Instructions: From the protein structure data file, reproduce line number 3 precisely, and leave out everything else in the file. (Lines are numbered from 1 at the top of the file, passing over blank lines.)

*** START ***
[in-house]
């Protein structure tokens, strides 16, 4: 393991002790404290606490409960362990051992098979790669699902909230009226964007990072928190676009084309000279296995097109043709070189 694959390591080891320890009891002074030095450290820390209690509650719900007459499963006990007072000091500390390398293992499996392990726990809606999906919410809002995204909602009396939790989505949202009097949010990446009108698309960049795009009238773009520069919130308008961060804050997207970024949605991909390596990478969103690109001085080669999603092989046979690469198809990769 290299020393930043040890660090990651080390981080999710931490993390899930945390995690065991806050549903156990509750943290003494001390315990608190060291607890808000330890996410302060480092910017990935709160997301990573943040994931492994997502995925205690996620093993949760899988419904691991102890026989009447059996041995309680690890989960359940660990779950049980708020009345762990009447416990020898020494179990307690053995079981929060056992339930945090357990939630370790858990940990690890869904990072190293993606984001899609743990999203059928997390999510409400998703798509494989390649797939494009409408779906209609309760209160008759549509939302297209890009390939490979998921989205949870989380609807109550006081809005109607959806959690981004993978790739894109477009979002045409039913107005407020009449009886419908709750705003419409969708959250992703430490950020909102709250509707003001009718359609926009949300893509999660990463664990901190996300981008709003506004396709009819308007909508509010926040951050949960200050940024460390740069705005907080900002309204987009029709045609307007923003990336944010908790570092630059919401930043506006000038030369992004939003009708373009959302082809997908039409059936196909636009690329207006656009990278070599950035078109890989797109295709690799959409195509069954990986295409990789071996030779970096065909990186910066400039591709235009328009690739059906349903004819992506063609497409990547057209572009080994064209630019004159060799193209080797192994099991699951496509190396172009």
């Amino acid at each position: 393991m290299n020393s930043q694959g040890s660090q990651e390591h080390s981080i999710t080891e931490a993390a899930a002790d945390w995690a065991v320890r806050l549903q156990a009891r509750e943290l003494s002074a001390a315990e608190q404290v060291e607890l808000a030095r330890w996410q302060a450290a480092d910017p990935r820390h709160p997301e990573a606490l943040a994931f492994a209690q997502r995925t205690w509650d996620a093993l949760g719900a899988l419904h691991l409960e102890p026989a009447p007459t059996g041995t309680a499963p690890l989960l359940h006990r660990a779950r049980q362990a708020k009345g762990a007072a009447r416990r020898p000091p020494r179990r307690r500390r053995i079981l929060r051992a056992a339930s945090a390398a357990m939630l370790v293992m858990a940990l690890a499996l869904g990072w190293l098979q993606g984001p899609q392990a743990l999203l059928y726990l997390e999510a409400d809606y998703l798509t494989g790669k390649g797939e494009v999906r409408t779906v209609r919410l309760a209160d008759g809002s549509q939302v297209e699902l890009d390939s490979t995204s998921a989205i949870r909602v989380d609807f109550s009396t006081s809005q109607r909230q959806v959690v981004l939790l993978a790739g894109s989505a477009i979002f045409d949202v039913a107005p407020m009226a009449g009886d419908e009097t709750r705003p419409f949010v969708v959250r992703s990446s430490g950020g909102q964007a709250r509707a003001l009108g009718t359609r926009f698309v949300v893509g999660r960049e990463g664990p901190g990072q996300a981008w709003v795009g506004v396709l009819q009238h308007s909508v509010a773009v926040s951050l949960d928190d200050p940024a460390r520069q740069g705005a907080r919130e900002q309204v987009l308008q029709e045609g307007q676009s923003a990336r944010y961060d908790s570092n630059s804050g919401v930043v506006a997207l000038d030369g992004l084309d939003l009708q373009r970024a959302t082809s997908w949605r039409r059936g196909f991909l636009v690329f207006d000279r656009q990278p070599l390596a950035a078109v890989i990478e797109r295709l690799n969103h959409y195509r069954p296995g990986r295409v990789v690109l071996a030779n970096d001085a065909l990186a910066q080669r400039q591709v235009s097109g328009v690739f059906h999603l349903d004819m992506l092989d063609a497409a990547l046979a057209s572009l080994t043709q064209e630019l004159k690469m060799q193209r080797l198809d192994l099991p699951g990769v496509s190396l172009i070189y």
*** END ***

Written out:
């Amino acid at each position: 393991m290299n020393s930043q694959g040890s660090q990651e390591h080390s981080i999710t080891e931490a993390a899930a002790d945390w995690a065991v320890r806050l549903q156990a009891r509750e943290l003494s002074a001390a315990e608190q404290v060291e607890l808000a030095r330890w996410q302060a450290a480092d910017p990935r820390h709160p997301e990573a606490l943040a994931f492994a209690q997502r995925t205690w509650d996620a093993l949760g719900a899988l419904h691991l409960e102890p026989a009447p007459t059996g041995t309680a499963p690890l989960l359940h006990r660990a779950r049980q362990a708020k009345g762990a007072a009447r416990r020898p000091p020494r179990r307690r500390r053995i079981l929060r051992a056992a339930s945090a390398a357990m939630l370790v293992m858990a940990l690890a499996l869904g990072w190293l098979q993606g984001p899609q392990a743990l999203l059928y726990l997390e999510a409400d809606y998703l798509t494989g790669k390649g797939e494009v999906r409408t779906v209609r919410l309760a209160d008759g809002s549509q939302v297209e699902l890009d390939s490979t995204s998921a989205i949870r909602v989380d609807f109550s009396t006081s809005q109607r909230q959806v959690v981004l939790l993978a790739g894109s989505a477009i979002f045409d949202v039913a107005p407020m009226a009449g009886d419908e009097t709750r705003p419409f949010v969708v959250r992703s990446s430490g950020g909102q964007a709250r509707a003001l009108g009718t359609r926009f698309v949300v893509g999660r960049e990463g664990p901190g990072q996300a981008w709003v795009g506004v396709l009819q009238h308007s909508v509010a773009v926040s951050l949960d928190d200050p940024a460390r520069q740069g705005a907080r919130e900002q309204v987009l308008q029709e045609g307007q676009s923003a990336r944010y961060d908790s570092n630059s804050g919401v930043v506006a997207l000038d030369g992004l084309d939003l009708q373009r970024a959302t082809s997908w949605r039409r059936g196909f991909l636009v690329f207006d000279r656009q990278p070599l390596a950035a078109v890989i990478e797109r295709l690799n969103h959409y195509r069954p296995g990986r295409v990789v690109l071996a030779n970096d001085a065909l990186a910066q080669r400039q591709v235009s097109g328009v690739f059906h999603l349903d004819m992506l092989d063609a497409a990547l046979a057209s572009l080994t043709q064209e630019l004159k690469m060799q193209r080797l198809d192994l099991p699951g990769v496509s190396l172009i070189y």